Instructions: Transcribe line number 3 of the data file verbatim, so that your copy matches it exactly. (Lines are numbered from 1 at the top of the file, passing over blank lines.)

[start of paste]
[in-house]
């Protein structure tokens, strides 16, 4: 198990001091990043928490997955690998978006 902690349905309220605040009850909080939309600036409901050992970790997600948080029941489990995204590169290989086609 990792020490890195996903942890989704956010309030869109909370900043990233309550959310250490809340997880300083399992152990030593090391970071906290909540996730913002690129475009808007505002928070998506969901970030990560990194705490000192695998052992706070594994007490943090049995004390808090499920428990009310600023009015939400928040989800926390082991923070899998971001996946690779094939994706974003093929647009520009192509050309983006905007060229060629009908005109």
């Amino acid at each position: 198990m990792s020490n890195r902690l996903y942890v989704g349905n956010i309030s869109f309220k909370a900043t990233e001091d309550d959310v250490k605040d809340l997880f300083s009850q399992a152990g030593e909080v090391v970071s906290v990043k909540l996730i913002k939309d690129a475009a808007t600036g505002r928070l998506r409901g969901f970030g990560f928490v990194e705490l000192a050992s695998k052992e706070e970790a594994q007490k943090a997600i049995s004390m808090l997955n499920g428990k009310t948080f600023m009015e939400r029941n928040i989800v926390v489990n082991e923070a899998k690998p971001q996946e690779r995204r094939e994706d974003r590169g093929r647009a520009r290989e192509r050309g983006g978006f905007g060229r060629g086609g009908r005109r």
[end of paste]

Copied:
């Amino acid at each position: 198990m990792s020490n890195r902690l996903y942890v989704g349905n956010i309030s869109f309220k909370a900043t990233e001091d309550d959310v250490k605040d809340l997880f300083s009850q399992a152990g030593e909080v090391v970071s906290v990043k909540l996730i913002k939309d690129a475009a808007t600036g505002r928070l998506r409901g969901f970030g990560f928490v990194e705490l000192a050992s695998k052992e706070e970790a594994q007490k943090a997600i049995s004390m808090l997955n499920g428990k009310t948080f600023m009015e939400r029941n928040i989800v926390v489990n082991e923070a899998k690998p971001q996946e690779r995204r094939e994706d974003r590169g093929r647009a520009r290989e192509r050309g983006g978006f905007g060229r060629g086609g009908r005109r």